Posts tagged Loss
Living and Dying with Intention

Chris Davie died on January 8, 2019, at the age of 41. He was diagnosed with a grade 2 Glioma—a brain tumor—on the last day of 2007, when he had an unexpected seizure in the car with his wife Betsy and baby son Nathan, on their way to a New Year’s Eve party. It was a frigid Minnesota night; luckily, Betsy was driving.

The diagnosis was a shock and the initial treatments--including brain surgery-- grueling, but he was told his life expectancy with this type of tumor could be 10 to 20 years, and this seemed like a long time. “

I know this is the real world, that this is terminal,” he recalls thinking, “but I am going to do my best to go 20 years.” Despite regular medical checks, life went on as usual, for the most part, for the next 10 years. But in 2017 the tumor started to grow again and, after a second brain surgery, the tumor was re-classified as a Grade IV Glioblastoma, a diagnosis with an average life expectancy of 15 months. The cancer was no longer “surreal,” as it had been for so many years. Suddenly, it was a reality with a frighteningly short time-line.

Betsy Davie, Chris’ wife, contacted me by email in early June, 2018. She had learned about Health Story Collaborative after watching a live-streamed story event, co-hosted by CaringBridge, featuring Michael Bischoff, another patient living with Glioblastoma, and his neuro-oncologist, Dr. John Trusheim. Betsy and Chris resonated with Michael’s story and were motivated to reach out. “Chris is in a tough spot medically,” she wrote.

“The last few months have been difficult. To be transparent, the tumor is affecting his ability to communicate, particularly in written form, which is why I am writing to you. In the last month we have discussed, at length, the importance of being more open with family, friends, and possibly the wider community. We are exploring ways for him to tell and share his story while he still can.”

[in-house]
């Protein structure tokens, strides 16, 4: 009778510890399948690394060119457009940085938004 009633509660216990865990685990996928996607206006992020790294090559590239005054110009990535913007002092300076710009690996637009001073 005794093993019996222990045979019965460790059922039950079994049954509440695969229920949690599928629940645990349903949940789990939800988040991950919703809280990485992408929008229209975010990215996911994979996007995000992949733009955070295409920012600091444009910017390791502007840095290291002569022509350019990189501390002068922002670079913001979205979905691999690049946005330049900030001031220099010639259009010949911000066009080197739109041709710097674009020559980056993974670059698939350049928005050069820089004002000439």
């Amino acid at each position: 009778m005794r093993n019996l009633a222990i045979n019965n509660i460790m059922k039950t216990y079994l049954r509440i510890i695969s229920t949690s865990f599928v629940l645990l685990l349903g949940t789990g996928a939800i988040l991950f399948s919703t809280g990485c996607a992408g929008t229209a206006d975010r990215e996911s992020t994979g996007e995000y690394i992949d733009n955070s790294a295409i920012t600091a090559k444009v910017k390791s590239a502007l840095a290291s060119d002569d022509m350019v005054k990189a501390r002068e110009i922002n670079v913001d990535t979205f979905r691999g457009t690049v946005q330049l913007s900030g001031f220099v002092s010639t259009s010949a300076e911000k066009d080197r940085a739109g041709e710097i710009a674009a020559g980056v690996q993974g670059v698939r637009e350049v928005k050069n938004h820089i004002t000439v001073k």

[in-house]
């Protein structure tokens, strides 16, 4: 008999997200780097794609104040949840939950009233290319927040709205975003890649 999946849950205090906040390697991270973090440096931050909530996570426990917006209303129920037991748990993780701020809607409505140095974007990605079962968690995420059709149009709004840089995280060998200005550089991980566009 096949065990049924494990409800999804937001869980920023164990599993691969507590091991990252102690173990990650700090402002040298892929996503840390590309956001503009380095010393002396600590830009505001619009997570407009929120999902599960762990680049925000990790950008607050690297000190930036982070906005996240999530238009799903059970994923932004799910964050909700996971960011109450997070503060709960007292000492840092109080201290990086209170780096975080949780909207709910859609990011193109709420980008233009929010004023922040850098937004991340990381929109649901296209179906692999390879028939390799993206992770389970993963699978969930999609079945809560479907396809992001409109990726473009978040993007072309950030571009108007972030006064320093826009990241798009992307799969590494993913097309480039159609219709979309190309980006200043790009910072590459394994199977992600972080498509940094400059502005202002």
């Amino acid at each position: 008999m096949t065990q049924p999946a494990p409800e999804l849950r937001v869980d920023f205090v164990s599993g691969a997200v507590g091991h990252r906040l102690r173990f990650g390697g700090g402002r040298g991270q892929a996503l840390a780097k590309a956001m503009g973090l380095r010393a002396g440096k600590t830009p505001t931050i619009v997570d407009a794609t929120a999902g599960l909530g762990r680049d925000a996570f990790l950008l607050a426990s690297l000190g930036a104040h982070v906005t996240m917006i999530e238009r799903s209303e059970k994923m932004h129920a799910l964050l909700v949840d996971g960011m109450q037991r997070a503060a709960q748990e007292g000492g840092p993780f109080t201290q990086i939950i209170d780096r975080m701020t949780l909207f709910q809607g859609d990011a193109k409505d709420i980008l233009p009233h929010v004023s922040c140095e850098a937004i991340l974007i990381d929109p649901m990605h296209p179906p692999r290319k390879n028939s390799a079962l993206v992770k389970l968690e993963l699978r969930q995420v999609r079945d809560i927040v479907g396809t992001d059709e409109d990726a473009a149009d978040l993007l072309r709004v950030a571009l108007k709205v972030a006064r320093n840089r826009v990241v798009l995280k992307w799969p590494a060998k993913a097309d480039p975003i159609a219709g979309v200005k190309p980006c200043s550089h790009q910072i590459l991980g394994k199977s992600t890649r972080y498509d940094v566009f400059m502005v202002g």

We met in August to record their story. Chris was clear on his goals. He wanted to capture a record of his experience, to communicate what he was going through, what he had learned and what had been meaningful to him. Most importantly, he wanted his kids, Nathan, now 11, and Julia, now 7, to remember him and to know, deeply, how much he loved them and how much their love meant to him. During our conversation, he mentioned a song that has been important to his family—“The One Who Knows,” by Dar Williams. A quote from this song hangs on the wall in the hallway between his children’s bedrooms, where it has been for years. “You’ll fly away, but take my hand until that day,” it begins, “So when they ask how far love goes, when my job’s done, you’ll be the one who knows.” He knew that he would fly away first, before they are grown, but the message still pertains.